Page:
“May you live in interesting times,” is one of those sentiments that appears to be a benediction but is actually a curse. Allegedly it is an ancient Chinese curse to be aimed at one’s enemy. “Interesting,” in this case, means “bad” and “chaotic” times during which peace and tranquility are impossible to find. Although its original source is highly disputed, the phrase has entered our cultural lexicon.
One could certainly say that we are living in “interesting times.” There is chaos, disorder, and apathy, and perhaps even an epochal shift toward all of these. But since we do not possess knowledge of the future and how events will unfold, perhaps such statements are too dramatic.
Whatever the future may hold, most people still have a sense of the past, both recent and distant. And it is the distant past that both connects us to our ancestors (on a personal level) and cultural riches (on a collective level).
Pop psychology and fashion counsel us to let go of the past with airheaded calls to “look to the future!” While there may be a time and place for such counsel on a personal level (something that should be discussed with one’s therapist, if one is needed), denial of the past takes on a different, more sinister, meaning if we are talking about society at large. We are witnessing this with the so-called Great Reset. People like Klaus Schwab and Bill Gates lead organizations that live by one motto—start from zero!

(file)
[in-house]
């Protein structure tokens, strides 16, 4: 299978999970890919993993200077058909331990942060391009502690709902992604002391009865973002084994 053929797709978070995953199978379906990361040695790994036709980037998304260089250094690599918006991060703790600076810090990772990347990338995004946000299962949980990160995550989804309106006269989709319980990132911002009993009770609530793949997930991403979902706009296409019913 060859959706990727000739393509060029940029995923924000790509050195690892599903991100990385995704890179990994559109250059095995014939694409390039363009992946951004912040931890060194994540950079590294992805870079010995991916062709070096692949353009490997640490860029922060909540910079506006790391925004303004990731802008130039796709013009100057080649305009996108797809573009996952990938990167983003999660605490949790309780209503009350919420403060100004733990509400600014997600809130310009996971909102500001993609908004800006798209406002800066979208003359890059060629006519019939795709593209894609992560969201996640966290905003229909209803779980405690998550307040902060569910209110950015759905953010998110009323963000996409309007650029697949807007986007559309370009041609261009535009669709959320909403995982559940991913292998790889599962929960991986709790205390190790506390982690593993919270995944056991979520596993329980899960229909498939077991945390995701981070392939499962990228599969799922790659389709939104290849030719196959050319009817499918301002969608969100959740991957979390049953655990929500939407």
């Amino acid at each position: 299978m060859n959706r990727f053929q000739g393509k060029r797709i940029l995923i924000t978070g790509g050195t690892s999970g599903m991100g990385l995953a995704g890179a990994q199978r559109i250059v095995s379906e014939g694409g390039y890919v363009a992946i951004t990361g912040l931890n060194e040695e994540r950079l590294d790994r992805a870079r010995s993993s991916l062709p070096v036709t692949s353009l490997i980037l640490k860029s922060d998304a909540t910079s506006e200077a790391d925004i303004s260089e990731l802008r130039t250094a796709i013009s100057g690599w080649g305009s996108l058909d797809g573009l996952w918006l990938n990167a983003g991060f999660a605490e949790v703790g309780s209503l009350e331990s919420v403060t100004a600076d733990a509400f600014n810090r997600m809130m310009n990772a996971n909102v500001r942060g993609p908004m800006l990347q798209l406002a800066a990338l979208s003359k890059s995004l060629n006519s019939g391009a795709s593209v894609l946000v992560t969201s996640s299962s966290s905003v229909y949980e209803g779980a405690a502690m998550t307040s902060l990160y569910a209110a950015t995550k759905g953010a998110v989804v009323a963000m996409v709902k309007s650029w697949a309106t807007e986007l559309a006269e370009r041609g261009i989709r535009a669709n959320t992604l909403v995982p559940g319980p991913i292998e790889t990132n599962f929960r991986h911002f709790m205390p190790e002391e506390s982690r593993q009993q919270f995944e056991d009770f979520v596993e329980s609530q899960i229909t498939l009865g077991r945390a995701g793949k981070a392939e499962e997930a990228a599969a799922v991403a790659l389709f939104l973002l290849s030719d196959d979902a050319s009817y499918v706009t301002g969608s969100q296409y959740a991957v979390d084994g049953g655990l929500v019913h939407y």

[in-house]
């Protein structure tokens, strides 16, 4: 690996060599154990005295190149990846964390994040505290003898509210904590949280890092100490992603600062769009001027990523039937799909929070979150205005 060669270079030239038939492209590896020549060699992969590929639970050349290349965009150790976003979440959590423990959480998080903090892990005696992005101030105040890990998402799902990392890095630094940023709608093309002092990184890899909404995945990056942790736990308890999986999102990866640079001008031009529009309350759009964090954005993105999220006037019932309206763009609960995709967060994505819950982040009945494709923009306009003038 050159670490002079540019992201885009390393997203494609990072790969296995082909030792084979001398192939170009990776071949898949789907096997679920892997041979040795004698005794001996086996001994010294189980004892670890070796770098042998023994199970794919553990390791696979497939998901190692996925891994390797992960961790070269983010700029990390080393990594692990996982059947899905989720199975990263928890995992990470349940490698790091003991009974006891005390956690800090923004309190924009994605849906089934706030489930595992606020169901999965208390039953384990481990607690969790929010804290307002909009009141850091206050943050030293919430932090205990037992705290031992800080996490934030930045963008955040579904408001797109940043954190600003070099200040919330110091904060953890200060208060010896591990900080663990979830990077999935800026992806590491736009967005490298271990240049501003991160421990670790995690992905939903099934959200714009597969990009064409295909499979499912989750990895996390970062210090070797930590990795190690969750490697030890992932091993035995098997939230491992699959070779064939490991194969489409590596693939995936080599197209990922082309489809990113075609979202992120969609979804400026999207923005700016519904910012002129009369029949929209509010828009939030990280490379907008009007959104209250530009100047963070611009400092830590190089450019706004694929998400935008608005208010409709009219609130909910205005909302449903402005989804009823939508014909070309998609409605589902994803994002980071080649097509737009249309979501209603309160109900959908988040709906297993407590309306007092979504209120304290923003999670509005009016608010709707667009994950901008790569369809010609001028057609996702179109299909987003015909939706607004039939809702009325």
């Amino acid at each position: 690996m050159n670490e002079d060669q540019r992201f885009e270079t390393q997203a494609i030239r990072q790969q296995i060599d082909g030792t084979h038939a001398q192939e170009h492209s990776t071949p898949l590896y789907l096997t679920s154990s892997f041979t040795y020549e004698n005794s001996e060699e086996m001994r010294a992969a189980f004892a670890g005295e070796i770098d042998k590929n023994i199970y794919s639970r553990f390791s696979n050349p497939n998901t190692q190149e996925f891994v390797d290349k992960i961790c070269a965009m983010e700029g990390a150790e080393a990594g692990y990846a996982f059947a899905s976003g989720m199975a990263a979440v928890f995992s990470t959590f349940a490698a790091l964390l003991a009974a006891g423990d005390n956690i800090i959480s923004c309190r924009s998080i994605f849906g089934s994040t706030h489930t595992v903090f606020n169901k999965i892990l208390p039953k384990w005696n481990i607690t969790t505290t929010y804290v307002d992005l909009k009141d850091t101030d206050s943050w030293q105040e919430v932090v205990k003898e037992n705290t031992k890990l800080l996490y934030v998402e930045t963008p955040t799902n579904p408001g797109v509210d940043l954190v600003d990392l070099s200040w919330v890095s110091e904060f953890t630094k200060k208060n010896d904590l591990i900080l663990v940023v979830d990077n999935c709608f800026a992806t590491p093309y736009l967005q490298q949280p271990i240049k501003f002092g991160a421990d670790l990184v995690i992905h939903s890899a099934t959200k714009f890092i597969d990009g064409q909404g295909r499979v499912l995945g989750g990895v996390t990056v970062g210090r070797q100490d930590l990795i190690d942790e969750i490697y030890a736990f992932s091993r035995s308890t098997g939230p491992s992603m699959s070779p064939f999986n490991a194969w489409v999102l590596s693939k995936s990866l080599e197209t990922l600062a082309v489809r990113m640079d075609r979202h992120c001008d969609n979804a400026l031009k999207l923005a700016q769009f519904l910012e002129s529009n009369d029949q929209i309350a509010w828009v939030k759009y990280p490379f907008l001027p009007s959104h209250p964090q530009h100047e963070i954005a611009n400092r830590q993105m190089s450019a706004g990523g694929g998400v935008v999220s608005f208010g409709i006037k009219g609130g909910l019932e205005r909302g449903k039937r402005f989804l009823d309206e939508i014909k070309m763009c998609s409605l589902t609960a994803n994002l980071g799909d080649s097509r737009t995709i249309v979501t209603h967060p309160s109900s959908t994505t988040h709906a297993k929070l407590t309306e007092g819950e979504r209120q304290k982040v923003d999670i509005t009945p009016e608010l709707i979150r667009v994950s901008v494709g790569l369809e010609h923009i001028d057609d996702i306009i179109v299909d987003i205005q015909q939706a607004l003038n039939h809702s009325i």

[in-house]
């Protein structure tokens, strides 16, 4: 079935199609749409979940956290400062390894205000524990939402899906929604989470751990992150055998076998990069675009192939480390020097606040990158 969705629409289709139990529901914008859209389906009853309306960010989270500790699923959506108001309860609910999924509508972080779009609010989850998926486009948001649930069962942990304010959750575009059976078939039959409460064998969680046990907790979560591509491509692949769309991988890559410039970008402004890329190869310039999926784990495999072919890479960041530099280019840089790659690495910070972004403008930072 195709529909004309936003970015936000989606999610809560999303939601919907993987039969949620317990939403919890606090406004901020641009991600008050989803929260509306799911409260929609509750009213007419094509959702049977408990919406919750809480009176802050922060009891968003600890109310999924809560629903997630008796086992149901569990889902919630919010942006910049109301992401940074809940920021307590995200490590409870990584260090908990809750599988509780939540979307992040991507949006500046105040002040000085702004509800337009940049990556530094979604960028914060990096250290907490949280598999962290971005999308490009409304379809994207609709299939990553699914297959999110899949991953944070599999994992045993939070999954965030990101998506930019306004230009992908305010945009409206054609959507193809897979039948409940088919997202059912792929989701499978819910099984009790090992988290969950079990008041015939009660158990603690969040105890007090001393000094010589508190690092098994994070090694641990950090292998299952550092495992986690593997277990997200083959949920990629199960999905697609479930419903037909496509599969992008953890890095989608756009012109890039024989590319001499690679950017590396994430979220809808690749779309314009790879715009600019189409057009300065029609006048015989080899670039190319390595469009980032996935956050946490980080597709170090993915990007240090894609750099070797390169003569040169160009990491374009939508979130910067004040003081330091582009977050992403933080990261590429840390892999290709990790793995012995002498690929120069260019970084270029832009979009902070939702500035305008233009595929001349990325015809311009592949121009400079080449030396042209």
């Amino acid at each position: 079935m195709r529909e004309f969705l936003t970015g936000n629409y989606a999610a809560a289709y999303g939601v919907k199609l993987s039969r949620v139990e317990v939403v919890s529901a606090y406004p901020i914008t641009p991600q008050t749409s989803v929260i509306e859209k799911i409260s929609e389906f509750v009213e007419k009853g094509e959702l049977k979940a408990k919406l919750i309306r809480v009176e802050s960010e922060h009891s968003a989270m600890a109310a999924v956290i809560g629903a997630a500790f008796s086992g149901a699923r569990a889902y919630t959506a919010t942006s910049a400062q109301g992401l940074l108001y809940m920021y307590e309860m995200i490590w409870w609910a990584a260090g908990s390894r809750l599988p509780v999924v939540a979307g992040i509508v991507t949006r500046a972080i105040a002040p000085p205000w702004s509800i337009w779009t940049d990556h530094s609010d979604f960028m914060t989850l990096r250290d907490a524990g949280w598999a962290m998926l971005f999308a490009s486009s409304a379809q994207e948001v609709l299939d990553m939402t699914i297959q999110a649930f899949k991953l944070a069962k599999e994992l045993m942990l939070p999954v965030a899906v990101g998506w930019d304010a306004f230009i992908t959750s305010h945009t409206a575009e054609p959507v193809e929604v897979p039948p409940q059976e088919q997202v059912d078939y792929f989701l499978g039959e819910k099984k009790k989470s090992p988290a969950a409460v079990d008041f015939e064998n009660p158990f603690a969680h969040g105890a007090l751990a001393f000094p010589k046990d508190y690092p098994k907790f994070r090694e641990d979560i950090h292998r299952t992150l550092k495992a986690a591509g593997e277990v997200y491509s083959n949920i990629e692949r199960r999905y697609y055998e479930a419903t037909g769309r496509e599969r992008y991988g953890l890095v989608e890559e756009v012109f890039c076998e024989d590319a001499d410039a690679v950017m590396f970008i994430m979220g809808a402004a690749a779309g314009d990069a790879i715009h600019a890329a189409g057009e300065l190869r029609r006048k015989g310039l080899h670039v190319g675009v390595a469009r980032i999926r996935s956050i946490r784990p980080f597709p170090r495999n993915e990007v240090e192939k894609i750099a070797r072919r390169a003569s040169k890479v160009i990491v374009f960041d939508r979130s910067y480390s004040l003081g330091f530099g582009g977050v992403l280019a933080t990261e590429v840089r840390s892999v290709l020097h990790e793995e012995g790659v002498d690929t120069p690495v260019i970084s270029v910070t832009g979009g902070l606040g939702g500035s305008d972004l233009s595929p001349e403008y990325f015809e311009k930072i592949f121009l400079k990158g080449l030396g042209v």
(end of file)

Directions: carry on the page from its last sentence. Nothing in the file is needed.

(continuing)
The great American journalist, novelist, and cultural critic, Tom Wolfe (1930-2018) thought and wrote a lot about this phenomenon. In his essay, “The Great Learning,” Wolfe recalls his reportage on the hippies in San Francisco during that chaotic year, 1968. “The hippies,” writes Wolfe, “sought nothing less than to sweep aside all codes and restraints of the past and start out from zero.” It would be one thing if this movement was only contained to the hippies’ communes, where old diseases (both intellectual and literal) became new again. But it wasn’t.
Long before 1968, a small group of architects started the Bauhaus School of architecture, whose slogan was “start from zero.” Its founder was Walter Gropius, “The Silver Prince, White God No. 1,” as Wolfe calls him in From Bauhaus to Our House, who thought that he had a better idea about how people should live than his predecessors. “By starting from zero in architecture and design,” writes Wolfe, “man could free himself from the dead hand of the past.”
This turned out to be true, but like the seeming benediction of “interesting times” it is far from a blessing. Architects that followed Gropius’ dictum certainly freed themselves from the past—indeed, they were so freed from it that some of them only talked about architecture and never built anything. Others stuck to the “traditional” path of actually building something but alas, “the flat roofs . . . leaked from rain and collapsed from snow; the tiny bare beige office cubicles . . . made workers feel like component parts; the glass walls . . . let in too much heat, too much cold, too much glare, and no air at all.”